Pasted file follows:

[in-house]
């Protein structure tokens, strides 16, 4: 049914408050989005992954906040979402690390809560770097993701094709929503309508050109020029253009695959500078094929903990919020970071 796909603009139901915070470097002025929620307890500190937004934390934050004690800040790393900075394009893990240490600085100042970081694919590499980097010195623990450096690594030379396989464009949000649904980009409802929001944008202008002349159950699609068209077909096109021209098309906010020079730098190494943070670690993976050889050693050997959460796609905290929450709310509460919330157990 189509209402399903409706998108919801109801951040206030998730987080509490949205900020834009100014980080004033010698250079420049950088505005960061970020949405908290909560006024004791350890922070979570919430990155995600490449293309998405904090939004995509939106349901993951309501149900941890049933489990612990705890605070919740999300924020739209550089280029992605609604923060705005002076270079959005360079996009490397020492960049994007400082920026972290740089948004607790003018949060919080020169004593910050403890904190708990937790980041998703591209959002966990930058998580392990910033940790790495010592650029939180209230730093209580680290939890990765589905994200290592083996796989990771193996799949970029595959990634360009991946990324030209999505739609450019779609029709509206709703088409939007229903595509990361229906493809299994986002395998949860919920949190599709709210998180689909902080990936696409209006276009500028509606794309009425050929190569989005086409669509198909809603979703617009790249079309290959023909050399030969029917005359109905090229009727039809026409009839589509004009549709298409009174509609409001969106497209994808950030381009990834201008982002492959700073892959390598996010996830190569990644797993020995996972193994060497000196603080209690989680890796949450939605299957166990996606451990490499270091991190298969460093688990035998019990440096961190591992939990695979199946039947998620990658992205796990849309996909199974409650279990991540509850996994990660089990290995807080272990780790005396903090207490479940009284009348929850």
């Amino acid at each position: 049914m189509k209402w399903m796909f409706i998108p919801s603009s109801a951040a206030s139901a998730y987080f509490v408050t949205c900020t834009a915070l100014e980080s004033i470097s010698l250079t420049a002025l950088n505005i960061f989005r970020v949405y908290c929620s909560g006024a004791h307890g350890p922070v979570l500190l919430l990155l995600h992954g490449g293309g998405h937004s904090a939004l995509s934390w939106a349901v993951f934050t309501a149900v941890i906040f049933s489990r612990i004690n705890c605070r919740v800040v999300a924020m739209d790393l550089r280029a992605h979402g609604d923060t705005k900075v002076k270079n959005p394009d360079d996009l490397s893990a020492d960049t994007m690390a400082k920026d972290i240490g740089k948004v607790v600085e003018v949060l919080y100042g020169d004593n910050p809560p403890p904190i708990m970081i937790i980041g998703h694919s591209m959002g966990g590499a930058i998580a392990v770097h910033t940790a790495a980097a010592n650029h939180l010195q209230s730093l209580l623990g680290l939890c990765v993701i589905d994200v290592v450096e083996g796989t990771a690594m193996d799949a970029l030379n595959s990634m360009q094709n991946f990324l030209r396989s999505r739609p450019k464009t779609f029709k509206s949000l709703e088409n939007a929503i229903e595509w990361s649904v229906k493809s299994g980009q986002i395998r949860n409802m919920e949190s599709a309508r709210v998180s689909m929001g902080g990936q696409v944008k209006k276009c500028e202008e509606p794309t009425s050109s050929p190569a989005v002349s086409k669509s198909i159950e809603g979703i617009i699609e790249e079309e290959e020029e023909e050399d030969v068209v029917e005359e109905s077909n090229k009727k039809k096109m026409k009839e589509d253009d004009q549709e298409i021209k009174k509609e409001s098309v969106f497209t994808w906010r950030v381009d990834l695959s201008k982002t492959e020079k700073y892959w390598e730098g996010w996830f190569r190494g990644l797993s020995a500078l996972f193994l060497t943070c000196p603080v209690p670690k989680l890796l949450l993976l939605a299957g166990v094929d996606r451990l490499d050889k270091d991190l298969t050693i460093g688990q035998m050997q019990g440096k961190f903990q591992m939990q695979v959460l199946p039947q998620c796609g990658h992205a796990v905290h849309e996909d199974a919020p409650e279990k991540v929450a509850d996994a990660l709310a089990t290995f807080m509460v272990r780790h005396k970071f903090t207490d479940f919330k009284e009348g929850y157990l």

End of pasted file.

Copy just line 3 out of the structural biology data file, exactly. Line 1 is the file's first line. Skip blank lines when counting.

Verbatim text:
């Amino acid at each position: 049914m189509k209402w399903m796909f409706i998108p919801s603009s109801a951040a206030s139901a998730y987080f509490v408050t949205c900020t834009a915070l100014e980080s004033i470097s010698l250079t420049a002025l950088n505005i960061f989005r970020v949405y908290c929620s909560g006024a004791h307890g350890p922070v979570l500190l919430l990155l995600h992954g490449g293309g998405h937004s904090a939004l995509s934390w939106a349901v993951f934050t309501a149900v941890i906040f049933s489990r612990i004690n705890c605070r919740v800040v999300a924020m739209d790393l550089r280029a992605h979402g609604d923060t705005k900075v002076k270079n959005p394009d360079d996009l490397s893990a020492d960049t994007m690390a400082k920026d972290i240490g740089k948004v607790v600085e003018v949060l919080y100042g020169d004593n910050p809560p403890p904190i708990m970081i937790i980041g998703h694919s591209m959002g966990g590499a930058i998580a392990v770097h910033t940790a790495a980097a010592n650029h939180l010195q209230s730093l209580l623990g680290l939890c990765v993701i589905d994200v290592v450096e083996g796989t990771a690594m193996d799949a970029l030379n595959s990634m360009q094709n991946f990324l030209r396989s999505r739609p450019k464009t779609f029709k509206s949000l709703e088409n939007a929503i229903e595509w990361s649904v229906k493809s299994g980009q986002i395998r949860n409802m919920e949190s599709a309508r709210v998180s689909m929001g902080g990936q696409v944008k209006k276009c500028e202008e509606p794309t009425s050109s050929p190569a989005v002349s086409k669509s198909i159950e809603g979703i617009i699609e790249e079309e290959e020029e023909e050399d030969v068209v029917e005359e109905s077909n090229k009727k039809k096109m026409k009839e589509d253009d004009q549709e298409i021209k009174k509609e409001s098309v969106f497209t994808w906010r950030v381009d990834l695959s201008k982002t492959e020079k700073y892959w390598e730098g996010w996830f190569r190494g990644l797993s020995a500078l996972f193994l060497t943070c000196p603080v209690p670690k989680l890796l949450l993976l939605a299957g166990v094929d996606r451990l490499d050889k270091d991190l298969t050693i460093g688990q035998m050997q019990g440096k961190f903990q591992m939990q695979v959460l199946p039947q998620c796609g990658h992205a796990v905290h849309e996909d199974a919020p409650e279990k991540v929450a509850d996994a990660l709310a089990t290995f807080m509460v272990r780790h005396k970071f903090t207490d479940f919330k009284e009348g929850y157990l």